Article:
DR. WILLIAM ROM, Bellevue Hospital Center: This is a World Trade Center dust particle. You can see that it's been burned and it has a very rounded shape, but it's got some odd pieces to it.

TOM BEARDEN: Relatively speaking, how big is that?

DR. WILLIAM ROM: A red blood cell is seven microns, so this is below the size of a red blood cell. So that means that this can be inhaled into the nose and into the trachea and way out to the periphery of the lung, to the air sacs.

TOM BEARDEN: Rom also found a burned piece of fiberglass and this asbestos fiber.

DR. WILLIAM ROM: And this is very long and very narrow. So this kind of fiber can get into the lung by coming lengthwise, with the end or radius leading the way.

TOM BEARDEN: Dr. Rom says an awful lot of people inhaled these materials.

DR. WILLIAM ROM: Over 11,000 firefighters responded to the initial collapse and were exposed to the most intense dust clouds over those days. And over 1,800 of these firefighters have been retired on a respiratory disability.

TOM BEARDEN: And that is -- you're satisfied that's a direct result of working in that area?

DR. WILLIAM ROM: We are convinced that this is a direct result from the dust exposure to the World Trade Center dust.

TOM BEARDEN: And in September, Mt. Sinai released a significant study that monitored roughly 9,200 recovery workers, showing similar connections.

DR. PHILIP LANDRIGAN: The major finding that we reported was that approximately 60 percent of these people had developed new respiratory symptoms since starting work at Ground Zero.

DOCTOR: Normal breath in...

TOM BEARDEN: While scientists seem to agree there's a causal connection between the dust and respiratory illnesses, attorney Worby says thousands of people have also contracted many other diseases, like cancer and kidney disease.

DAVID WORBY: So you've got a list of carcinogens; you've got a list of toxins; you've got a list of diseases that my people have; you have the 50,000 people who were there, the 50,000 people who weren't there; you stack them all up, and the catastrophic response scientifically is that, "Oh, my God, thousands and thousands and thousands of people are going to be significantly ill, and more people will die post-9/11 from these illnesses than died on 9/11."

Government support and liability

Richard Volpe
Former Police Detective
I knew that there's a possibility that I could get killed in the line of duty. I'm not here upset or angry that I'm sick, you know, because I could just as easily got shot or got into a car accident and died.

TOM BEARDEN: Dr. Landrigan says it'll take a long-term commitment to study and treat all of the victims of the World Trade Center attack who might have other symptoms.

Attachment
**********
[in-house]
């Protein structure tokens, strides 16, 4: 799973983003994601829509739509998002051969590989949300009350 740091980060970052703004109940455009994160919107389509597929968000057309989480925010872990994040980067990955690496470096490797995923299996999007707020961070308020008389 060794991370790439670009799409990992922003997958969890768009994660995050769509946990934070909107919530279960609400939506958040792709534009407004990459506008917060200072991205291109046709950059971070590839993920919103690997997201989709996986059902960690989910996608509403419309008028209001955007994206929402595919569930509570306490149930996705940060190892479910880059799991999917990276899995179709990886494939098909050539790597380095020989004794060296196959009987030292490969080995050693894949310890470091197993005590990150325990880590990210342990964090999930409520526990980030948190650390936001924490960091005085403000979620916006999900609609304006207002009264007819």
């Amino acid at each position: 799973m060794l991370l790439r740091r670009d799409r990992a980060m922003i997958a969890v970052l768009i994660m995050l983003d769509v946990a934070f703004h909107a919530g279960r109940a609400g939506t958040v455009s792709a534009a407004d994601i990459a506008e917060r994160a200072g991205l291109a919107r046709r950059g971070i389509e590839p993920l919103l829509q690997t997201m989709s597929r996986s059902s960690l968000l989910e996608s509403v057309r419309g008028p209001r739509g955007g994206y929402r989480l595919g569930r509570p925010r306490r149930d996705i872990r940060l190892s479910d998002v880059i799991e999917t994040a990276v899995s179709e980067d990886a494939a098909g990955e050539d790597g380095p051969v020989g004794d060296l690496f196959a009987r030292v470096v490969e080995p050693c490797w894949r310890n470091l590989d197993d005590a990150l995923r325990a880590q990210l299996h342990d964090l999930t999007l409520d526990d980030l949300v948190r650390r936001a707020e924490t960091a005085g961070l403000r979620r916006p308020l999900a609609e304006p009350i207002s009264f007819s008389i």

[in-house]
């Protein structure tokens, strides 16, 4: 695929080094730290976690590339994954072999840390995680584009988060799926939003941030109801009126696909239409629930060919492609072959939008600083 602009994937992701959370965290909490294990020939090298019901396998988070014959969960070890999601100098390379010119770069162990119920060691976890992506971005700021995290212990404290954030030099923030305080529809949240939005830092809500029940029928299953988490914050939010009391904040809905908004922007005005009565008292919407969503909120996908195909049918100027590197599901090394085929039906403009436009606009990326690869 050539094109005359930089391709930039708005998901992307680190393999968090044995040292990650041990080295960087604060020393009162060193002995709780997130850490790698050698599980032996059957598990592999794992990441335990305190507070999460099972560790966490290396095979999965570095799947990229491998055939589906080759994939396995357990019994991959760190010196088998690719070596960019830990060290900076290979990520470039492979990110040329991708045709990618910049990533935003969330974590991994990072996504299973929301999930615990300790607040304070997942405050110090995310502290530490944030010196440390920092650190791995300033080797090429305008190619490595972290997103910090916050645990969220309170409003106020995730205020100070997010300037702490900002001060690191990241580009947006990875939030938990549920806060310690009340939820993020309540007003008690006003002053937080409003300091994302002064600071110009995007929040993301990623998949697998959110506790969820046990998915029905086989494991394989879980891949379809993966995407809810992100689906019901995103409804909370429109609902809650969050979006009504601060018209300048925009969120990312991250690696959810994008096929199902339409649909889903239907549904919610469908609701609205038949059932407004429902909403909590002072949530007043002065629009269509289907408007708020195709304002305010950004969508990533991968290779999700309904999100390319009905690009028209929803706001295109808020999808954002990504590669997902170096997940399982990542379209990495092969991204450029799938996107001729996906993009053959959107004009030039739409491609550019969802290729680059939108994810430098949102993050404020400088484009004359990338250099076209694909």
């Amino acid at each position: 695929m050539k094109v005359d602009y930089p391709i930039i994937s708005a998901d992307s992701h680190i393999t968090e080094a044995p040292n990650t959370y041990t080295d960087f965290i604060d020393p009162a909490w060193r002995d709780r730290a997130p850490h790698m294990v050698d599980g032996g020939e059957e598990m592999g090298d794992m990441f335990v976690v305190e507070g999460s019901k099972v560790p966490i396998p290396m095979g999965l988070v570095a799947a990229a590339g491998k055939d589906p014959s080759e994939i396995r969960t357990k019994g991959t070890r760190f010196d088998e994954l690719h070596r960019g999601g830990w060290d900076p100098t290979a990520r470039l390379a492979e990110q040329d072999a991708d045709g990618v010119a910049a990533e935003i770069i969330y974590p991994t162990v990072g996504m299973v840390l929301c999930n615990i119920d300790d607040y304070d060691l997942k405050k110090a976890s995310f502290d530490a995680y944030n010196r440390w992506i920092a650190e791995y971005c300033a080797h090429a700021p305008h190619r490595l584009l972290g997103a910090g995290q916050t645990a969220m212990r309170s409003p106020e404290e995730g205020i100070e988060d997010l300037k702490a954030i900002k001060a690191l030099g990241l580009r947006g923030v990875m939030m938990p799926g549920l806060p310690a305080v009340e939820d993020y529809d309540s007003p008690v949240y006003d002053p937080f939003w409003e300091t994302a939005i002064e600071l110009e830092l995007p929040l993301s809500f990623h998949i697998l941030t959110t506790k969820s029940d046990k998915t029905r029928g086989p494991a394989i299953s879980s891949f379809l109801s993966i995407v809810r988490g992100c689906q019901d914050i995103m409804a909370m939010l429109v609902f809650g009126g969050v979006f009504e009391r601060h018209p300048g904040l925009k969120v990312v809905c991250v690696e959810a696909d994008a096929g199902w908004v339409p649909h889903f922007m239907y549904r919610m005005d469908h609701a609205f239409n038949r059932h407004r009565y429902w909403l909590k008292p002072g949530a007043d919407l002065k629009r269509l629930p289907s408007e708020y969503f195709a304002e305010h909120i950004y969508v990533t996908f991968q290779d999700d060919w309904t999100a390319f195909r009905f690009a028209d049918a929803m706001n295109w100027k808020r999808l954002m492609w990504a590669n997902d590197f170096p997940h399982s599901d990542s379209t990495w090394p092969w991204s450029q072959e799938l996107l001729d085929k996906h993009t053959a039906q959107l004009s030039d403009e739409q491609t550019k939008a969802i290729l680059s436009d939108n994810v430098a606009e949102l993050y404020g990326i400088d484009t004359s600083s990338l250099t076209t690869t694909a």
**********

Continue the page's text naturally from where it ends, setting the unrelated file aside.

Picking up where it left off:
DR. PHILIP LANDRIGAN: I think our responsibility as doctors who are caring for these people is to continue to examine them conscientiously, to continue to publish our reports every couple of years as new data become available, and continuously to sift the evidence and see what the connections are.

TOM BEARDEN: But who's going to pay for that long-term treatment and the studies? This fall, New York Mayor Michael Bloomberg announced the establishment of the World Trade Center Environmental Health Center at Bellevue Hospital, an additional program building on several other city health-monitoring efforts. And he renewed his call for long-term funding from state and federal authorities for treatment programs.

This month, the federal government distributed an additional $40 million to various treatment centers. But Worby and other attorneys have also sued the city on behalf of rescue workers, saying it owes direct compensation to those who have fallen ill, like Richard Volpe.

RICHARD VOLPE: You know, when I signed on the dotted line to be a New York City police officer, I knew that there's a possibility that I could get killed in the line of duty. I'm not here upset or angry that I'm sick, you know, because I could just as easily got shot or got into a car accident and died.

I mean, when I signed on the line, I knew that chance was there. The only thing I would say is I'm disappointed. I'm disappointed at the fact that they made us out to be these heroes, which I don't consider myself a hero; I just consider a person that did his job. But they say what heroes we are and, now that we're sick, everybody's turned their back on us.

TOM BEARDEN: Initially, the city argued that it was immune from liability while they were providing services during an attack on U.S. soil. After all, the city didn't destroy the World Trade Center; terrorists did. Worby argued that the city was liable because it failed to protect workers after the emergency was over.

DAVID WORBY: There's always been an emergency doctrine. You know, if a cop's chasing a robber, and he bumps into a pedestrian and knocks him over, we give the cop the benefit of a doubt. He was chasing a robber. That's an emergency.

When the cop catches the robber and has him in the handcuffs, there's no need for him to be running and knocking anyone over anymore. The emergency is over.

And although the motion was thousands of pages long and 40 hours, the 60 seconds of my argument was, "You know, your honor, no planes hit the buildings on September 12th. No one else flew into our airspace. No war was declared. No one else fired a gun. No one else jumped off a building. Nothing else happened. The emergency was on 9/11, and that's where the immunity was for whatever we tried to do to save lives."

TOM BEARDEN: In October, a federal judge dismissed the city's immunity claim and the trial will move forward, although no date has been set.